Well, folks, it’s over. The sun has set on Kings‘ brief run, and the few loyal viewers are left to mourn what might have been, and, frankly, to mourn what was, because man, that finale had some stinkers. If it had all been horrible, it would have been easier to bear, but seeing such good stuff up against such disasters is like watching an Olympic hopeful bellyflop during the last heat.
Let’s postmortem this episode, so that others may learn from the example: How to Ruin Your Show in Five Easy Pieces.
So, just to wrap up, Jack wants to be king, Uncle Cross wants to be the power behind the throne, Michelle is nervous (I think; it’s hard to tell from her perm-expression), Queen Rose is amazing, King Silas is suffering from selective amnesia and has moments of greatness totally buried by moments of ridiculousness.
David reluctantly helps Silas to power and ends up in a slapfight with him that rivals anything Alexis Carrington Colby and her fountain ever came up with. Jack is punished for his treasonby which I mean, his being gay. The murdered Reverend pulls a Six Feet Under and starts appearing wherever exposition is needed, and David makes a run for it into Gath territory as we end the season with Silas the new king, same as the old king.
There’s nothing more quietly painful than a finale of a show that thought it had a second season, and didn’t have a chance to wrap everything up once it got the chop. As such, it’s hard to critique the lack of closure, since it’s a perfectly decent season finale and shouldn’t necessarily be judged as a series finale.
That said: this show has some explaining to do, because it made five avoidable mistakes in its finale.
1. If Your Supporting Cast is Cool, the Hero Should be Cooler. The best element of this episode is Queen Rose; the highlight was Rose meeting Silas in the empty lobby and holding out the crown she stole under pain of death in anticipation of his return. Her casually triumphant greeting (“Husband.”) is so well-delivered that it makes one wish she had been the one God spoke to. Especially since Ian McShane, whose walking-over-the-hill-to-the-palace scene was truly epic, then has to whine at a green-screen God about not wanting David to be kinga scene even he looks ashamed to be filming. (Sorry, dude. At least it’s all over now.)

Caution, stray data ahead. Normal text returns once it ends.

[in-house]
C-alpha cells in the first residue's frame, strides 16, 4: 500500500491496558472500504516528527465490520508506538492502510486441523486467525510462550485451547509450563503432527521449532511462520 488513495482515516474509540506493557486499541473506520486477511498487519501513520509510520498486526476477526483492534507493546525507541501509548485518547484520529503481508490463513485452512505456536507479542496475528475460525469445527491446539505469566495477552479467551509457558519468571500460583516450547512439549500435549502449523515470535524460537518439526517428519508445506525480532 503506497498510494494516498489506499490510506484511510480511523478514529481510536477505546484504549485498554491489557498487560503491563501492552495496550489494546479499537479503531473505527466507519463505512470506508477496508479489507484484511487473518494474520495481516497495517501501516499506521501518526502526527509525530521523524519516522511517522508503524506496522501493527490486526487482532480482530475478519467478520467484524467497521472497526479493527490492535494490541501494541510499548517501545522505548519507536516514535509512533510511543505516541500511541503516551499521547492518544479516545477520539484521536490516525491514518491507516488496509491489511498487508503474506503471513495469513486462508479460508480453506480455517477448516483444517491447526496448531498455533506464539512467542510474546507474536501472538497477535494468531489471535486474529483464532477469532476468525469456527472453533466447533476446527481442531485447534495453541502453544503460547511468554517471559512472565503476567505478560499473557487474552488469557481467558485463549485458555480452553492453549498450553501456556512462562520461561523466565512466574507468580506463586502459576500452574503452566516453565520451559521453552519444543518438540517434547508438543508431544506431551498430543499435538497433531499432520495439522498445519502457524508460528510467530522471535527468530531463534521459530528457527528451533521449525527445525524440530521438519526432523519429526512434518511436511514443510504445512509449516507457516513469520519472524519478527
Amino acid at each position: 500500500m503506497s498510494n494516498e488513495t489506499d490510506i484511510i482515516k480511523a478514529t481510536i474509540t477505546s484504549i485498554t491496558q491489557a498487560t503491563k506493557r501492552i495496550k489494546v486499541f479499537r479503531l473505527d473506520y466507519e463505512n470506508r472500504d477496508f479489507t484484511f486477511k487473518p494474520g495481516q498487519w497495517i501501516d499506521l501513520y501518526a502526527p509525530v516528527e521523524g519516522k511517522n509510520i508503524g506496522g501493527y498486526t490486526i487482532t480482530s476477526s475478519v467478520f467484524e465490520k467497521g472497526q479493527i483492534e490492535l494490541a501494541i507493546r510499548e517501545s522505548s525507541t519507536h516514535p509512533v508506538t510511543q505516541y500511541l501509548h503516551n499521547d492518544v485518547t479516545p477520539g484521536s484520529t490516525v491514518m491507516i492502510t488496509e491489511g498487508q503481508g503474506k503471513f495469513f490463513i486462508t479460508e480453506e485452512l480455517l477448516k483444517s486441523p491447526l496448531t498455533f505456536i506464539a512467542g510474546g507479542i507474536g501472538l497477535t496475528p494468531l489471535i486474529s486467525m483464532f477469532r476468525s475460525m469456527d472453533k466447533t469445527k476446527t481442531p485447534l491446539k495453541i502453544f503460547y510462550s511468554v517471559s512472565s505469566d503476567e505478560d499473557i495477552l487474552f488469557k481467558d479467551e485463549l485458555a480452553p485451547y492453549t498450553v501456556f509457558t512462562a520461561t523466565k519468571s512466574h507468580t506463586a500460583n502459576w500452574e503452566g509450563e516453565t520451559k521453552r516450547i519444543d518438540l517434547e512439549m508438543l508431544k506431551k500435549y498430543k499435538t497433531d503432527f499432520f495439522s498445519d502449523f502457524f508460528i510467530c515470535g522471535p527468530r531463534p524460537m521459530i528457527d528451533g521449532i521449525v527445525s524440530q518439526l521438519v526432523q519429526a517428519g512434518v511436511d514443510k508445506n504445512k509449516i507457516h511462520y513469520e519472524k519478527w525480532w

2. Reward Your Characters for Fulfilling their Arcs. Jack finally gave up running from one place to another and presented himself to his father with a terse speech about how the two things he’s ever wanted to be (himself, and King) have been denied, and there’s nothing left for him but death. It was great stuff; sadly, he didn’t know that the show expected a second season, so killing him was a no-go, even though it would have been justice-licious. I’m sure he gets imprisoned with King in a Basement, though, right?
3. Less Rape, Please! No dice on that executionJack is relegated to a bedroom in the palace, where Thomasina throws his fiancée in with him and tells him that the King has ordered him to produce an heir, because that whole situation is not questionable AT ALL. (Thomasina is back to being stone-cold, since the Random Qualms writer had the week off.) How I pined for Katrina Ghent; if she were still around, she and Jack would be sipping Mai Tais on a beach somewhere, eyeing cabana boys and plotting revenge. No wonder they had to kill her.
4. Pick and Choose your Big Reveals. During the David/Silas slapfight, during which David finally admits he might want to be king, he also cops to some offscreen conversations with God, whichare you KIDDING, show? The one thing that would have made David interesting, and you decided not to show us?
5. Don’t Kill Off Half Your Cast Every Season. So, in the back six of the first season, you kill General Wes Studi, Katrina Ghent, a few council members, and Reverend Samuels? At this rate they wouldn’t have had more than one more season before they ran out of characters; it’s like the last act of Hamlet in here.
So, yes, those five problems will kill a show handily. Though, even though the show’s faults were many, I don’t want to end without mentioning the better elements: Ian McShane, Susanna Thompson, Eamonn Walker, Marlyne Afflack, Sebastian Stan, Eamonn Walker, Leslie Bibb, Wes Studi, the production values, the cinematography, and the score (seriously, I want a soundtrack CD, and I want it now).
The best element of them all: never telling us what Macaulay Culkin did to get exiled. You got me good, show! I’ll certainly be tuning in to your imaginary second season to find out what happened there!
And now, behold, I know well that thou shalt surely be king, and that the kingdom of Israel shall be established in thine hand.
1 Samuel 24:20